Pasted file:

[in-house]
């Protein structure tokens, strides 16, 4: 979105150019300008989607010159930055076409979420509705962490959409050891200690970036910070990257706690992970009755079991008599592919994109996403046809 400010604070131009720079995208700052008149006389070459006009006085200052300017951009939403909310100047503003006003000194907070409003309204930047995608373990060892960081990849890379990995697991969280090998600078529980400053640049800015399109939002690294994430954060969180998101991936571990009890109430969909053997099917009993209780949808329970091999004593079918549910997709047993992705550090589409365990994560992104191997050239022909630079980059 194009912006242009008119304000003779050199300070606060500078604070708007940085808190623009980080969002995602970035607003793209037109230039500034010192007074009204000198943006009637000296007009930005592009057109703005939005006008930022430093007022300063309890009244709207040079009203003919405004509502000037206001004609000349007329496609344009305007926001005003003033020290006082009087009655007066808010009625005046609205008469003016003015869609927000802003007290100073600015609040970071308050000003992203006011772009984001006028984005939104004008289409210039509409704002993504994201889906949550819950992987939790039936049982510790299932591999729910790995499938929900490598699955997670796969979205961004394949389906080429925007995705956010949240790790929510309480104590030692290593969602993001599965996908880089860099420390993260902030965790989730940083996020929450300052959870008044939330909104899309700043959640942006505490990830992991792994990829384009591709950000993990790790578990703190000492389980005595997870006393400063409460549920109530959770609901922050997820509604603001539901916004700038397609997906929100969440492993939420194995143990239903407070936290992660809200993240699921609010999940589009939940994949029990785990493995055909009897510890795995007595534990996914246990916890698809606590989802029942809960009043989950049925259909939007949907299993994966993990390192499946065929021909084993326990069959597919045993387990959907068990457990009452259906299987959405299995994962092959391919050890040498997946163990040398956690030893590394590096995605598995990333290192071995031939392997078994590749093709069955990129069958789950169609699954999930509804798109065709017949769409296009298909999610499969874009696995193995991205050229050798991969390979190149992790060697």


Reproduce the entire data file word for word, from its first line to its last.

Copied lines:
[in-house]
């Protein structure tokens, strides 16, 4: 979105150019300008989607010159930055076409979420509705962490959409050891200690970036910070990257706690992970009755079991008599592919994109996403046809 400010604070131009720079995208700052008149006389070459006009006085200052300017951009939403909310100047503003006003000194907070409003309204930047995608373990060892960081990849890379990995697991969280090998600078529980400053640049800015399109939002690294994430954060969180998101991936571990009890109430969909053997099917009993209780949808329970091999004593079918549910997709047993992705550090589409365990994560992104191997050239022909630079980059 194009912006242009008119304000003779050199300070606060500078604070708007940085808190623009980080969002995602970035607003793209037109230039500034010192007074009204000198943006009637000296007009930005592009057109703005939005006008930022430093007022300063309890009244709207040079009203003919405004509502000037206001004609000349007329496609344009305007926001005003003033020290006082009087009655007066808010009625005046609205008469003016003015869609927000802003007290100073600015609040970071308050000003992203006011772009984001006028984005939104004008289409210039509409704002993504994201889906949550819950992987939790039936049982510790299932591999729910790995499938929900490598699955997670796969979205961004394949389906080429925007995705956010949240790790929510309480104590030692290593969602993001599965996908880089860099420390993260902030965790989730940083996020929450300052959870008044939330909104899309700043959640942006505490990830992991792994990829384009591709950000993990790790578990703190000492389980005595997870006393400063409460549920109530959770609901922050997820509604603001539901916004700038397609997906929100969440492993939420194995143990239903407070936290992660809200993240699921609010999940589009939940994949029990785990493995055909009897510890795995007595534990996914246990916890698809606590989802029942809960009043989950049925259909939007949907299993994966993990390192499946065929021909084993326990069959597919045993387990959907068990457990009452259906299987959405299995994962092959391919050890040498997946163990040398956690030893590394590096995605598995990333290192071995031939392997078994590749093709069955990129069958789950169609699954999930509804798109065709017949769409296009298909999610499969874009696995193995991205050229050798991969390979190149992790060697």